She reminds us that we will continue to make mistakes throughout our life as we work towards taking care of ourselves. As a result we need to remind ourselves “We are okay. It’s wonderful to be who we are. Our thoughts are ok. Our feelings are appropriate. We’re right where we’re supposed to be today, this moment. There is nothing wrong with us. There is nothing fundamentally wrong with us. If we’ve done wrongs, that’s okay; we were doing the best we could.” Beattie pg.122.

She also recommends enrolment in a self-help group like Co-dependents Anonymous.

In an alternative approach Katz and Liu argue that self-help groups focus on the use of negative labels to asses how people fit in to the world and that these labels do not promote self-esteem. They suggest a more scientific, objective and logical approach to dealing with the resolution of problems which they explain are specific, tangible facts or events that occur within a relationship in the immediate term. That this will work towards resolving some of the subjects issues which are interpreted analysis of their perceived general behaviour in the past. They believe that people can go on to make a full recovery as independent, self-reliant and happier individuals.

In the last half of their book they describe an eight-point plan to working towards a complete recovery these are summarised below:

  1. Define your problems without labeling yourself – This involves stepping back from your problems and changing the way you resolve them by systematically listing the problems (not issues) you are facing now and prioritising them into those that are harmful to your physical and mental health, those where an immediate decision is required, where they cause guilt and shame, those that may attract comments or criticism from others, those that lead to illegal or immoral conduct.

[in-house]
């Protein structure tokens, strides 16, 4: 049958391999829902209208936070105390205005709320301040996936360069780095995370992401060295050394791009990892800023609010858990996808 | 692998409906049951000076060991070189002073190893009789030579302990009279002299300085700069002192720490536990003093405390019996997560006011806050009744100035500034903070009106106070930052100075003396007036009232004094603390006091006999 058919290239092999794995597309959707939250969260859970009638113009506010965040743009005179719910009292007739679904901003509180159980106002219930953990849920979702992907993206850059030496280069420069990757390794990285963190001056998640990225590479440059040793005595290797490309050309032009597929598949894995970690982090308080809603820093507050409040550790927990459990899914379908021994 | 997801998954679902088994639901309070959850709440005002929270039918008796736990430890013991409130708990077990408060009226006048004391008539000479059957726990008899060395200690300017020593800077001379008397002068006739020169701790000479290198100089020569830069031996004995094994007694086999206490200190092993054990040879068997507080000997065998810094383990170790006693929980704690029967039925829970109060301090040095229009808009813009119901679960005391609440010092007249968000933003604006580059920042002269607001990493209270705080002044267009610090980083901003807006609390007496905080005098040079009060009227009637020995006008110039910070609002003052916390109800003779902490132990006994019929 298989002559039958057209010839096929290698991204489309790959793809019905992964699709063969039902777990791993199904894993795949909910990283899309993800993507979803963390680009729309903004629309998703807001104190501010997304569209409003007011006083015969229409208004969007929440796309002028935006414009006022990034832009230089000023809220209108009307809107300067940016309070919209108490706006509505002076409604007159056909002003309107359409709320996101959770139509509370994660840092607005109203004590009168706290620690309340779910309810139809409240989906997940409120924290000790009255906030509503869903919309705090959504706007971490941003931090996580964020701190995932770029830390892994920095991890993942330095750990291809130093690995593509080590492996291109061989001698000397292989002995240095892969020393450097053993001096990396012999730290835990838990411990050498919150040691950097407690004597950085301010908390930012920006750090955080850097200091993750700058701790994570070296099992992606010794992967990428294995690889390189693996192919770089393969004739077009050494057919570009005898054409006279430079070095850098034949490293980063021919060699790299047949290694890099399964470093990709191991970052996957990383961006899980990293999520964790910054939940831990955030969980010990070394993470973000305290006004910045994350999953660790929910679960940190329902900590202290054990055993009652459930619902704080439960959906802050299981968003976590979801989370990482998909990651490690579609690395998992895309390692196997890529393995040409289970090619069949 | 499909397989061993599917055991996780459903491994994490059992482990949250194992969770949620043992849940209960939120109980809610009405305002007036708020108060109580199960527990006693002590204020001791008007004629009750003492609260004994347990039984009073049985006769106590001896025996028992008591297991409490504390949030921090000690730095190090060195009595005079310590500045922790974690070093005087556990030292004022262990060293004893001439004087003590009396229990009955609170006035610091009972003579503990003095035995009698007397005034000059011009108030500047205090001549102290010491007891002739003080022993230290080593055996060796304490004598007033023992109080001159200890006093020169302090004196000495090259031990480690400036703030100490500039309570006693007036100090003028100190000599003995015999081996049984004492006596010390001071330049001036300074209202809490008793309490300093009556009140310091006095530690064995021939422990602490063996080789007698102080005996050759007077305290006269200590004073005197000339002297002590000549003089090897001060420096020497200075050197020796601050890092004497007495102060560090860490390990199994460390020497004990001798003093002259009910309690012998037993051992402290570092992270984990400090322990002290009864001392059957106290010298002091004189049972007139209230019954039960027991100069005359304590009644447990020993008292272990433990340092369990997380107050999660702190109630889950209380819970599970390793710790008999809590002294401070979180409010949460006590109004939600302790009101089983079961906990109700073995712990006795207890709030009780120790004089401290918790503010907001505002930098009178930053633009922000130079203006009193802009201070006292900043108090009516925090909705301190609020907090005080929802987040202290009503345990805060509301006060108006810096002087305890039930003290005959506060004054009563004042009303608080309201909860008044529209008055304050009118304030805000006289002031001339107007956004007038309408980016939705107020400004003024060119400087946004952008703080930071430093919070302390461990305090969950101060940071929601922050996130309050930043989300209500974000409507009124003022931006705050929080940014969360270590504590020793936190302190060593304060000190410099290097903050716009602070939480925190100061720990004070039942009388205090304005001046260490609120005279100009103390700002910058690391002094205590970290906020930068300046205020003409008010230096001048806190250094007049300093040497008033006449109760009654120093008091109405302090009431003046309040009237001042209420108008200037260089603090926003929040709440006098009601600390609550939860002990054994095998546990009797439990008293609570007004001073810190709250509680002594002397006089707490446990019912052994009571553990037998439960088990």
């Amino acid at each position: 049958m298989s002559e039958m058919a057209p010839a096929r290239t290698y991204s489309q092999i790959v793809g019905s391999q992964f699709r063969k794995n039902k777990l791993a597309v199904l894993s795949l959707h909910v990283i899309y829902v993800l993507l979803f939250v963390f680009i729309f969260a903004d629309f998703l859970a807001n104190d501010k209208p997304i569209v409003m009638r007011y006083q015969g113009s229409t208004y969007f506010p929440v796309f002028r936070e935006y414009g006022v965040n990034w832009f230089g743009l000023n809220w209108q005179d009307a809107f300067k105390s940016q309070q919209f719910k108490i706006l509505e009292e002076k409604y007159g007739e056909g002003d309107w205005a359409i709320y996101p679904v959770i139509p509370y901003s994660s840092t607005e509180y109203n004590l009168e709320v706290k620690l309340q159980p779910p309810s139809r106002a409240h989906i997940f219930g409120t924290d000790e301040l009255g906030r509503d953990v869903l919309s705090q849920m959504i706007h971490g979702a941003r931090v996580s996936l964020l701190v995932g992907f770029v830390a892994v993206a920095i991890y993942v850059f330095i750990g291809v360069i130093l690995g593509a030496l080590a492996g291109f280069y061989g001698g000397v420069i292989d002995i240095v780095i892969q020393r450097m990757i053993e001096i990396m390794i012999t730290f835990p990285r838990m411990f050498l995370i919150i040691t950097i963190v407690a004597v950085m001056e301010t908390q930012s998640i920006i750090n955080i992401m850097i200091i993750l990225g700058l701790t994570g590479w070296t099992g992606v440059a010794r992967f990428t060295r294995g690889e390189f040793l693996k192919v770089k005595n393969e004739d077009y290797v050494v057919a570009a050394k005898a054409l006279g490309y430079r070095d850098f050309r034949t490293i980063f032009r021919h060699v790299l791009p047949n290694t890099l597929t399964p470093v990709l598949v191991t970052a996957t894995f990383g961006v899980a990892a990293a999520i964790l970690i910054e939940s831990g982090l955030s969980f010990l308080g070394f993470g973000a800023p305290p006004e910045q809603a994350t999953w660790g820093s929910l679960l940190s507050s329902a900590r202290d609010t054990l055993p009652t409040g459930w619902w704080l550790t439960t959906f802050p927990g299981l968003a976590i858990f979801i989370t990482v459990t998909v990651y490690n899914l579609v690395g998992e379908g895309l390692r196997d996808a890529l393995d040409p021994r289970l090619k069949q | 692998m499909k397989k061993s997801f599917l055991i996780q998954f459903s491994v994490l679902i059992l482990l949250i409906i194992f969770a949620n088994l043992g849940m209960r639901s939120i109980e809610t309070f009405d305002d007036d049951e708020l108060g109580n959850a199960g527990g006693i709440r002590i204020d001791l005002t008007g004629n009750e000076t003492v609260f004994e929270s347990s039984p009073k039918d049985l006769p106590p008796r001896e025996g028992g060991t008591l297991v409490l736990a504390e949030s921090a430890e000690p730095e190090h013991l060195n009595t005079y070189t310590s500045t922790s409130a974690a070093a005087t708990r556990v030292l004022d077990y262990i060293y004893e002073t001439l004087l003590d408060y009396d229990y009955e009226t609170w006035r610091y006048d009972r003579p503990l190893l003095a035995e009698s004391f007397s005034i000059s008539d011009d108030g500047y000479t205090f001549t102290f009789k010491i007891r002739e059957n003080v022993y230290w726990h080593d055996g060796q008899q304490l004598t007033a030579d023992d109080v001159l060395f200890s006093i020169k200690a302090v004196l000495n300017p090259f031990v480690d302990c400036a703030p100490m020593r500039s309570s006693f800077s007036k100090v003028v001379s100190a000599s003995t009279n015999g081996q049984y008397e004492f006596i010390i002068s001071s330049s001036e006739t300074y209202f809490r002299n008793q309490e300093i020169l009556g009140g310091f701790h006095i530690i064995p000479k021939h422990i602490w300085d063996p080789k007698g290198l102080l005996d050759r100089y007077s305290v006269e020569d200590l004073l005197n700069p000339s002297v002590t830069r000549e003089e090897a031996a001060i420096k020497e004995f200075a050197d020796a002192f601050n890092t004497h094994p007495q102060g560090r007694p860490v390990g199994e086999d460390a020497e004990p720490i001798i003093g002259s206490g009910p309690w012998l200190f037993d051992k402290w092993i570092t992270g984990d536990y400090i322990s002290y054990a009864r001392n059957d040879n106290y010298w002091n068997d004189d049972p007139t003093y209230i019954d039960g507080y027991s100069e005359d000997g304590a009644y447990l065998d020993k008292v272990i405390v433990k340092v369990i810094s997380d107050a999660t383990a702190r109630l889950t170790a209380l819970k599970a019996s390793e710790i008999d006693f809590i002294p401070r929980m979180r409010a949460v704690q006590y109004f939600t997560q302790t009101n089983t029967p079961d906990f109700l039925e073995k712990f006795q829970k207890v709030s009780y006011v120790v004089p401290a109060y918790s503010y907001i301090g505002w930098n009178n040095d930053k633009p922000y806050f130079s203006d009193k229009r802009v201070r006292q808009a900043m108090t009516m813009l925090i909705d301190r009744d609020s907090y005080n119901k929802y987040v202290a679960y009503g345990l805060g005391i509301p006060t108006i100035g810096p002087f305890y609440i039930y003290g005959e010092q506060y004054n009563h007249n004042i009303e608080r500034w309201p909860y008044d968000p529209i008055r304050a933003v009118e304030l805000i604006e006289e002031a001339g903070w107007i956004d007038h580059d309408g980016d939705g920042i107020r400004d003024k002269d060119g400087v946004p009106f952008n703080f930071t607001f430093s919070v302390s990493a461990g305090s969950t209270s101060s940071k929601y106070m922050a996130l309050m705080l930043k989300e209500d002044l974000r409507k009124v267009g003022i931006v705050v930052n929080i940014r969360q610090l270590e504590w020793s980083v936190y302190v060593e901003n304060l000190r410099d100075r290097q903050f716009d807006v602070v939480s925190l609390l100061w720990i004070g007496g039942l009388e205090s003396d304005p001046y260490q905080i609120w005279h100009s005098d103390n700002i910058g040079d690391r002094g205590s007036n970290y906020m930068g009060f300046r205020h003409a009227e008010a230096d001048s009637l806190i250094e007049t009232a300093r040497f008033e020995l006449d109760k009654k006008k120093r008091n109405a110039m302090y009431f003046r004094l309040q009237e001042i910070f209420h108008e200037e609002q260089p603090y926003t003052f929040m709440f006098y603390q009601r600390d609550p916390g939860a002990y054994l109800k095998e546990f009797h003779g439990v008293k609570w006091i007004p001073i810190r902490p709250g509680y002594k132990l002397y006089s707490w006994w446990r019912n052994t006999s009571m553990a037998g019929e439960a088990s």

2. Recognise the many different influences that have shaped your life – once you have identified your problems it is necessary to understand where those problems have evolved from i.e. family, biology, culture and society.
  3. Remember the past, don’t live it – once you have determined the major influences in your life you must analyse connections between your past and your present, challenge your memories and the distortions of time or other peoples opinions to get an accurate reading of what happened to make you the way you are but do not dwell on it.
  4. Accept responsibility for your own choices and actions – weigh up the consequences of the options you have open to you, ensure you keep your feelings of inadequacy and high expectations of yourself in check, recognise that you have options and make a choice.
  5. Focus on the goal rather than the process of recovery – ensure you are committed to changing yourself, identify the obstacles to recovery then strive for attainable recovery goals.
  6. Tackle your problems one at a time – identify specific goals, brainstorm possible solutions, evaluate the solutions, select one solution and one contingency solution. When you get going re-evaluate the problem, plan how you will do what is necessary, guard against self-sabotage, Implement your plan and monitor progress and plan to prevent recurrence of the original problem. When you have reached your goal move on to another one.
  7. Select a treatment program that nurtures self-reliance, not dependency – whether that is counselling, psychotherapy, medication, self-help groups (in the short term for specific problems) or mutual support groups.
  8. Develop your personal strengths and resources – believe in what you can do, build a support network of friends, family and hobbies that will help to see you through bad times, take on new challenges that will help you to grow and develop self-esteem, dare to be hopeful about the future.

This suggestion sounds straightforward but Katz and Liu recognise that change is a difficult process, that sometimes people get stuck and need guidance that helps them back to the road of self-realisation and independence.

If you would like to read more on codependency you may find the websites or books on codependency useful.